It’s that constant inner voice chatter that becomes your worst enemy when you try to rest as well: yes, you take the time and rest your physical body, but your mind just keeps spinning and spinning and spinning, like a broken record.
And because you’re never firing on all cylinders, you never quite reach that great idea that could actually maybe pull you out of this mess.
Or you get the idea and you miss it, or just plain don’t have the energy to actually do anything about realizing it.
3. Constant low-grade stress
All of that inner voice chatter is a constant low-grade buzz – a stressor that eats away at the back of your mind, wearing you down and draining you over the long term.
You get even more tired and feel less inclined to find the time and energy to make that “big thing” happen.
You start feeling powerless to do anything in fact – but that’s okay: you’re usually too tired to notice.
This all-pervading tiredness further reinforces the pattern of “doing enough for month end so that I can rest before the next big surge.”
Over time, “enough to get by” is all you eventually seem to do.
4. Shame and failure
Hopelessness never comes alone: it travels with its friends, shame and failure.
The more and more we feel like we’re failing, the more we keep that information private, to ourselves.
When you do ego mitigation work, one of the powerful realizations you’ll come to is that anything only ever has power over you when you keep it private. You never fear something that is already known – this is why we hide things about ourselves.
Out of shame, people stay private about their money issues: not just you, but also the people around you.
As a result, when we benchmark against others in our minds, we are really benchmarking against our imagination – and our imaginations love to paint a grass-is-greener scenario when we do that.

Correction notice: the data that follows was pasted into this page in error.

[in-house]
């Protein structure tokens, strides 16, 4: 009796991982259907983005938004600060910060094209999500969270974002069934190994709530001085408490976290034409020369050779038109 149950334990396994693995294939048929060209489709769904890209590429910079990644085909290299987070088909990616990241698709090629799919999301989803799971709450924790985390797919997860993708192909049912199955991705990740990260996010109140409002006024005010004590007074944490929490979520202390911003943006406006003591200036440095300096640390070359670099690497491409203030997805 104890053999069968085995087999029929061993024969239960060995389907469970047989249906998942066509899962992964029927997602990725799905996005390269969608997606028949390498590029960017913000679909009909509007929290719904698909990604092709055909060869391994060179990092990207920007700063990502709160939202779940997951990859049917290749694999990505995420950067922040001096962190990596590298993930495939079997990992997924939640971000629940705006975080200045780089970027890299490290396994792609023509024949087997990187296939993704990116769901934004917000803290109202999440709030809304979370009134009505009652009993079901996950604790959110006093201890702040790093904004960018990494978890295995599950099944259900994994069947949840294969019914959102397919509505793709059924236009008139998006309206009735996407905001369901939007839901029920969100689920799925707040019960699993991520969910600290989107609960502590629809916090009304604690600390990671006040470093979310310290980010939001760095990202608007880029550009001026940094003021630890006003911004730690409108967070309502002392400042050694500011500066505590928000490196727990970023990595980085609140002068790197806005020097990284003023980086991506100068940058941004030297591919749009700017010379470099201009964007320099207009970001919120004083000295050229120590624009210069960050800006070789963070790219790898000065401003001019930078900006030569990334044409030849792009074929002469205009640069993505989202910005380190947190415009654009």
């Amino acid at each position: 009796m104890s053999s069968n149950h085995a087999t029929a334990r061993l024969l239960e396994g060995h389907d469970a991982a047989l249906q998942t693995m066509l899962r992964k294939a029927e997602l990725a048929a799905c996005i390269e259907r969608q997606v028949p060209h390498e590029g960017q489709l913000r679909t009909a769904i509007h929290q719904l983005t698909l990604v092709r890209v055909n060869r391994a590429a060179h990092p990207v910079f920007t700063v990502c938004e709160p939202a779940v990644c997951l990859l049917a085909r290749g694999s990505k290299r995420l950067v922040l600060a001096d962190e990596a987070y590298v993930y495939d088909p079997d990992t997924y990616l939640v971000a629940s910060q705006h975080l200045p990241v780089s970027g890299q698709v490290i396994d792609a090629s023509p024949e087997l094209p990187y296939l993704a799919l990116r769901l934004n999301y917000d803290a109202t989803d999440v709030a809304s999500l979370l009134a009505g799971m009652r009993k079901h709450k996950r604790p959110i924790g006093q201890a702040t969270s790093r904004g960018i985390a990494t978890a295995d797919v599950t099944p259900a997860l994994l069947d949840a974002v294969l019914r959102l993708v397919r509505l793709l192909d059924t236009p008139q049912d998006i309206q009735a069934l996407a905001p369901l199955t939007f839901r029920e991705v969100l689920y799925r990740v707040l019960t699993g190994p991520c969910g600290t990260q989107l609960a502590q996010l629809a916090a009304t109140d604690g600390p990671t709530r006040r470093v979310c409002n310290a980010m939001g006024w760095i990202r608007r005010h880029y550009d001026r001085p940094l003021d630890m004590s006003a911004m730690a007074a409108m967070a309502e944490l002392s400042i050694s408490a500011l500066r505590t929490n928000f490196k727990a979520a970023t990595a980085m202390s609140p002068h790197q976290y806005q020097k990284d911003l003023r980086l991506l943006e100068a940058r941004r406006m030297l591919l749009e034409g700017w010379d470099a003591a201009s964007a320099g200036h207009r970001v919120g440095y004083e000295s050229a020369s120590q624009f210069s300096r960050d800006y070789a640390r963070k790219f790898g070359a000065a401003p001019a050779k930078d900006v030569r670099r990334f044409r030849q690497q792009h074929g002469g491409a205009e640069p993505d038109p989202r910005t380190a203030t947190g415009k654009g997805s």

So on top of the hopelessness and powerlessness that we are already feeling, every time we think about how others are doing, we see ourselves as failures by comparison.
If you repeatedly tell yourself that you are a failure, thousands of times every month, you will eventually feel like a failure. When that happens, you will approach every situation expecting to fail.
When you’re convinced that something is doomed to fail from the start, well why should you even bother putting any effort into it?
5. Bad Habits
If you do anything repeatedly, it will become normal to you, and a habit. This is what we mean by something becoming “subconscious”.
Once you’re stuck in that cycle of “making it to month end,” and you’ve allowed it to become entrenched for a few months, you establish all these patterns as your default habits, your default reactions and behaviours.
From the moment you step onto that “getting by” carousel, it’s almost impossible to step off, and the entire system just repeatedly drags you further and further down, until you just give up hope of ever getting it right.
The question that really stands out for me with the money situation and the 99% is this: the 99% means that the system is guaranteed to fail 99% of those who participate.
Why do we still accept this as the only way to live? Why do we accept a way of life that guarantees that so many of us will become depressed and fail?